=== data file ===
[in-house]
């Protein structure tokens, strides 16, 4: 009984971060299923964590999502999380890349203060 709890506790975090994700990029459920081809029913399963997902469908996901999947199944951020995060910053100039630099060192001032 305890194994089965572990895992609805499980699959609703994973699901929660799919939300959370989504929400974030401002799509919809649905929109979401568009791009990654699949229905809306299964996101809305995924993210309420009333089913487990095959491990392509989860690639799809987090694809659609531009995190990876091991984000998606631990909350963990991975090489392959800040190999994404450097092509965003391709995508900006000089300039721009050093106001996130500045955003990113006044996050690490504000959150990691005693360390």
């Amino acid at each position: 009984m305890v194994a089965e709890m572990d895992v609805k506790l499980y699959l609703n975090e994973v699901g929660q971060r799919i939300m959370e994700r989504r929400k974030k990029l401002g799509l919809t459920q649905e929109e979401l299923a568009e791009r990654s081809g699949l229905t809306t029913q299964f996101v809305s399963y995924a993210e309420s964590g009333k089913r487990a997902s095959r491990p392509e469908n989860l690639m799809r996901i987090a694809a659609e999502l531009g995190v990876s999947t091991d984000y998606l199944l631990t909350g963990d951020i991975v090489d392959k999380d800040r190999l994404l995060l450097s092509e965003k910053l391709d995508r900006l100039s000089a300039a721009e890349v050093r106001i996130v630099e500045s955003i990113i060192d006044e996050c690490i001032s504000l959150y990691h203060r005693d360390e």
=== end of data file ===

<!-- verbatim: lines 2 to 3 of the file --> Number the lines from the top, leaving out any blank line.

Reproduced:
């Protein structure tokens, strides 16, 4: 009984971060299923964590999502999380890349203060 709890506790975090994700990029459920081809029913399963997902469908996901999947199944951020995060910053100039630099060192001032 305890194994089965572990895992609805499980699959609703994973699901929660799919939300959370989504929400974030401002799509919809649905929109979401568009791009990654699949229905809306299964996101809305995924993210309420009333089913487990095959491990392509989860690639799809987090694809659609531009995190990876091991984000998606631990909350963990991975090489392959800040190999994404450097092509965003391709995508900006000089300039721009050093106001996130500045955003990113006044996050690490504000959150990691005693360390």
């Amino acid at each position: 009984m305890v194994a089965e709890m572990d895992v609805k506790l499980y699959l609703n975090e994973v699901g929660q971060r799919i939300m959370e994700r989504r929400k974030k990029l401002g799509l919809t459920q649905e929109e979401l299923a568009e791009r990654s081809g699949l229905t809306t029913q299964f996101v809305s399963y995924a993210e309420s964590g009333k089913r487990a997902s095959r491990p392509e469908n989860l690639m799809r996901i987090a694809a659609e999502l531009g995190v990876s999947t091991d984000y998606l199944l631990t909350g963990d951020i991975v090489d392959k999380d800040r190999l994404l995060l450097s092509e965003k910053l391709d995508r900006l100039s000089a300039a721009e890349v050093r106001i996130v630099e500045s955003i990113i060192d006044e996050c690490i001032s504000l959150y990691h203060r005693d360390e």